The anonymous survey is part of Bandeiras e Rodovias, a project by the Institute for the Conservation of Wild Animals (ICAS), which for three years has been investigating the impact of highway collisions on the health and population of the largest insectivorous mammal in the world: the giant anteater (Myrmecophaga tridactyla).
The group’s most recently concluded report contains important findings about what causes the collisions, which look likely to increase with the fragmentation of the animal’s habitat. A preliminary study was published in October 2019, with data from 2013-2014.
Brazil’s truck fleet grew by an average of 2.8% per year from 2011 to 2017, with almost 2 million vehicles in circulation at the end of that period, according to data from the National Association of Motor Vehicle Manufacturers (Anfavea). While the number has remained stable since then, it still marks a 20% increase in the number of trucks on Brazil’s roads over the past decade.
Mato Grosso do Sul is home to a massive swath of the Cerrado, the savanna landscape that is Brazil’s grain-growing heartland, accounting for more than half of the nation’s soybean production. That makes it one of most dangerous areas for wildlife; besides the heavy traffic of cargo vehicles, there’s also the loss of habitat driven by monoculture, particularly through deforestation and burning.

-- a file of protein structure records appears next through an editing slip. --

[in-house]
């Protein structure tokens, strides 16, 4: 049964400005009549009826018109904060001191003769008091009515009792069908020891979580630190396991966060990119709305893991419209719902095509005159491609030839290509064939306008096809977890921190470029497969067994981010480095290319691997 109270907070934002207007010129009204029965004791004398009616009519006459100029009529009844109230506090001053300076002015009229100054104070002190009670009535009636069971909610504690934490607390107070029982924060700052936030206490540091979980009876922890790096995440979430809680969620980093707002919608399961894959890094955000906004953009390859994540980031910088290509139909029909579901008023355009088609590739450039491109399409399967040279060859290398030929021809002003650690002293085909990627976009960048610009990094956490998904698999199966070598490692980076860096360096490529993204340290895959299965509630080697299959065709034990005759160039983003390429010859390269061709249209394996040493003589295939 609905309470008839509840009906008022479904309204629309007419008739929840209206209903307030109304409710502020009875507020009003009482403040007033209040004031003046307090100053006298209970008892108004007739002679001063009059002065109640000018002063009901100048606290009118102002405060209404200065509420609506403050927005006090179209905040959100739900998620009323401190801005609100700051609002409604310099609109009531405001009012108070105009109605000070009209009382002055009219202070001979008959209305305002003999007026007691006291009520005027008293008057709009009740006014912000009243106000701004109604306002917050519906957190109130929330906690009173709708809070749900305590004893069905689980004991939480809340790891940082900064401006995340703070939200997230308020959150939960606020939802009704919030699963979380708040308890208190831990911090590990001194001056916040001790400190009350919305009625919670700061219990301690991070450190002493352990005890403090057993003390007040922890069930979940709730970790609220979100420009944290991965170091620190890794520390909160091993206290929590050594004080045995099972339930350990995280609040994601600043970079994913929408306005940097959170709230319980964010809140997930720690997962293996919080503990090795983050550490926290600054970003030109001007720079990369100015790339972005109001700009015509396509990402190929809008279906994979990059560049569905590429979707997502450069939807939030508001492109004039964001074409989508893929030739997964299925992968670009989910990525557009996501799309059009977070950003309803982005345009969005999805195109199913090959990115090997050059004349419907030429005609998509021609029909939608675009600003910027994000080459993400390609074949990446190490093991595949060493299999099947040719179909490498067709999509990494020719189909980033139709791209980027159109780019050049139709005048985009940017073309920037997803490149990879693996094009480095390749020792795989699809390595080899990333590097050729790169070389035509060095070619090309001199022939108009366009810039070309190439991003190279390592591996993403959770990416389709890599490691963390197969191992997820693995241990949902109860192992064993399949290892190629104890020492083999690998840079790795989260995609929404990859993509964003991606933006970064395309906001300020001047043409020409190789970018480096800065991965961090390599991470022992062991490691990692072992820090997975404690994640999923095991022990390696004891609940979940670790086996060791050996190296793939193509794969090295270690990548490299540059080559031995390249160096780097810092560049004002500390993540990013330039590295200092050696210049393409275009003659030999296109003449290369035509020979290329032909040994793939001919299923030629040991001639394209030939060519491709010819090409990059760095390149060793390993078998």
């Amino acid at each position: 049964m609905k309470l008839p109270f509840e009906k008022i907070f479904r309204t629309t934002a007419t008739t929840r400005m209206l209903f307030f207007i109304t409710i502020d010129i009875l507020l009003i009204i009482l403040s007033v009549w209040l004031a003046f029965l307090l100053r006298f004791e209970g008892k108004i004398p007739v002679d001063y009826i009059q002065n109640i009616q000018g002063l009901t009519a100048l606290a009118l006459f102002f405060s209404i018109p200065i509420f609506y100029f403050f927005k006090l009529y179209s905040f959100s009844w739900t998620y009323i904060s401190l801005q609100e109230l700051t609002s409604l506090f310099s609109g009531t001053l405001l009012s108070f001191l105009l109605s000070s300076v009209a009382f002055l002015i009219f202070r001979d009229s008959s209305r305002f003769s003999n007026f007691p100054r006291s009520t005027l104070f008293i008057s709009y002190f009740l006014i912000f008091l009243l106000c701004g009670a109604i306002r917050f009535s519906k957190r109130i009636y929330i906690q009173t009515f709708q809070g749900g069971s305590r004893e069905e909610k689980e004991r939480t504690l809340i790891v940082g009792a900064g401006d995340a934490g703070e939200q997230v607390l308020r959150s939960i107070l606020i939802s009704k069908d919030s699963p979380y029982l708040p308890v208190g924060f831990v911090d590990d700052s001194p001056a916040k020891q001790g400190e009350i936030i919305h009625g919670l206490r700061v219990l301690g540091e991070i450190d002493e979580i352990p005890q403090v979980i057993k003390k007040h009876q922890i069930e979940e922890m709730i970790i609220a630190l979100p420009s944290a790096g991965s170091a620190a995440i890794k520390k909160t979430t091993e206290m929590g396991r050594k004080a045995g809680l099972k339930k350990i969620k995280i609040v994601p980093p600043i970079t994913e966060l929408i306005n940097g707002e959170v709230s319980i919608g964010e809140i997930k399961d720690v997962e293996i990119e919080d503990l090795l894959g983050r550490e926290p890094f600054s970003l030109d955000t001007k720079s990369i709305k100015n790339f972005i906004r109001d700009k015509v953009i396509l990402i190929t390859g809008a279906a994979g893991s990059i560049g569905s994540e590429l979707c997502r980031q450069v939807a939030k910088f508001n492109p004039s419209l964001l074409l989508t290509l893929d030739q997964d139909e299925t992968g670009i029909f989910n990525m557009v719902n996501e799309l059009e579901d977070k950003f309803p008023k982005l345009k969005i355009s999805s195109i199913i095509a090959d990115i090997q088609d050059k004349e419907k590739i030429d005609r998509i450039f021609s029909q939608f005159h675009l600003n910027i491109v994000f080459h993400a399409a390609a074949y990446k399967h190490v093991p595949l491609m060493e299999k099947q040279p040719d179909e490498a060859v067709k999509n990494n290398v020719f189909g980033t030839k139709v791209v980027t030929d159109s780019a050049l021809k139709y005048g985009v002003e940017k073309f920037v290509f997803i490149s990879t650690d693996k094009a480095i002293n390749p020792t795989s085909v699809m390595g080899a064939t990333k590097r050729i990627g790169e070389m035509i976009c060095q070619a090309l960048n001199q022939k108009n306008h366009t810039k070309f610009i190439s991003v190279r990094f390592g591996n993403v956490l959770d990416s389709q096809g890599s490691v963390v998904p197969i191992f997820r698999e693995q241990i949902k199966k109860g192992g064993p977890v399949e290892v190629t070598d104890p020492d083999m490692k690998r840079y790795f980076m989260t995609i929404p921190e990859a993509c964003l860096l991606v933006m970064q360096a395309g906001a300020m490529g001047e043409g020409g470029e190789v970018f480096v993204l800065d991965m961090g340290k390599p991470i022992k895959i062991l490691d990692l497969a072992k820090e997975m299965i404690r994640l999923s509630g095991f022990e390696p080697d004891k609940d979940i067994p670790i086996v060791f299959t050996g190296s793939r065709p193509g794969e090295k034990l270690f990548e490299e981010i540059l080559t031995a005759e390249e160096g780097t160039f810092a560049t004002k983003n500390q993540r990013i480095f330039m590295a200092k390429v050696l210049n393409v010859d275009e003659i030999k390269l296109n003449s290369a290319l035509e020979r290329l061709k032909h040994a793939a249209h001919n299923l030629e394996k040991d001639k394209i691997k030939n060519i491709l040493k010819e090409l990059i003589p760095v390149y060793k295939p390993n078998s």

The Cerrado is the Brazilian ecosystem with the second-highest number of wildlife deaths by automobile collision, behind only the Atlantic Forest, (which has the highest population density in the country), according to the Brazilian Center of Studies of the Ecology of Highways (CBEE) at the University of Lavras in Minas Gerais state.
The giant anteater is among the large mammals most commonly killed in road accidents. Its eyes are small relative to its body size and don’t reflect headlights. It also has poor hearing and dark fur, moves slowly — and is a nocturnal creature. All these factors contribute to its chances of getting run over when crossing a highway.